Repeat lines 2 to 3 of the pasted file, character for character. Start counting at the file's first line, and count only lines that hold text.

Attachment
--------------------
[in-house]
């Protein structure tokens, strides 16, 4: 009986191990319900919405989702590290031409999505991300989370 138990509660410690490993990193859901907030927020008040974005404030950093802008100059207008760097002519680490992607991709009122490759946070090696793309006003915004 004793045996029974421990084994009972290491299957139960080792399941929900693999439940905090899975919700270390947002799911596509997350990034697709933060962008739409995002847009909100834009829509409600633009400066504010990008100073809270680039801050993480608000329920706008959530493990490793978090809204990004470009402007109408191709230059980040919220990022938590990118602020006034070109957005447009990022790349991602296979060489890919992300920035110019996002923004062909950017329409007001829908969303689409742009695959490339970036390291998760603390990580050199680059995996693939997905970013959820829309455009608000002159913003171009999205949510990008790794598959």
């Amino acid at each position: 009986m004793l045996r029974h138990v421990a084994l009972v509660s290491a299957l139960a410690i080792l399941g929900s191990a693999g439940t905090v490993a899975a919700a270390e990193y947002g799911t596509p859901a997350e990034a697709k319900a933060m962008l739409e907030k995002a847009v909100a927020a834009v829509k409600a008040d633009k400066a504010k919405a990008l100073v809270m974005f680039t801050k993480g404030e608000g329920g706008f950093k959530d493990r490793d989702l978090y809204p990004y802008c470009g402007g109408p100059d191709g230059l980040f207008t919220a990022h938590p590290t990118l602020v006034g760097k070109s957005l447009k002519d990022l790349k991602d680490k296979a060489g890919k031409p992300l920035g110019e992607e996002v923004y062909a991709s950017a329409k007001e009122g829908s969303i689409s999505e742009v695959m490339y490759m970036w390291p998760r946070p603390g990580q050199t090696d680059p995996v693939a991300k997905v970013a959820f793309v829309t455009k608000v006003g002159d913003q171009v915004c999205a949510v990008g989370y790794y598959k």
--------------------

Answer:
């Protein structure tokens, strides 16, 4: 009986191990319900919405989702590290031409999505991300989370 138990509660410690490993990193859901907030927020008040974005404030950093802008100059207008760097002519680490992607991709009122490759946070090696793309006003915004 004793045996029974421990084994009972290491299957139960080792399941929900693999439940905090899975919700270390947002799911596509997350990034697709933060962008739409995002847009909100834009829509409600633009400066504010990008100073809270680039801050993480608000329920706008959530493990490793978090809204990004470009402007109408191709230059980040919220990022938590990118602020006034070109957005447009990022790349991602296979060489890919992300920035110019996002923004062909950017329409007001829908969303689409742009695959490339970036390291998760603390990580050199680059995996693939997905970013959820829309455009608000002159913003171009999205949510990008790794598959």
């Amino acid at each position: 009986m004793l045996r029974h138990v421990a084994l009972v509660s290491a299957l139960a410690i080792l399941g929900s191990a693999g439940t905090v490993a899975a919700a270390e990193y947002g799911t596509p859901a997350e990034a697709k319900a933060m962008l739409e907030k995002a847009v909100a927020a834009v829509k409600a008040d633009k400066a504010k919405a990008l100073v809270m974005f680039t801050k993480g404030e608000g329920g706008f950093k959530d493990r490793d989702l978090y809204p990004y802008c470009g402007g109408p100059d191709g230059l980040f207008t919220a990022h938590p590290t990118l602020v006034g760097k070109s957005l447009k002519d990022l790349k991602d680490k296979a060489g890919k031409p992300l920035g110019e992607e996002v923004y062909a991709s950017a329409k007001e009122g829908s969303i689409s999505e742009v695959m490339y490759m970036w390291p998760r946070p603390g990580q050199t090696d680059p995996v693939a991300k997905v970013a959820f793309v829309t455009k608000v006003g002159d913003q171009v915004c999205a949510v990008g989370y790794y598959k």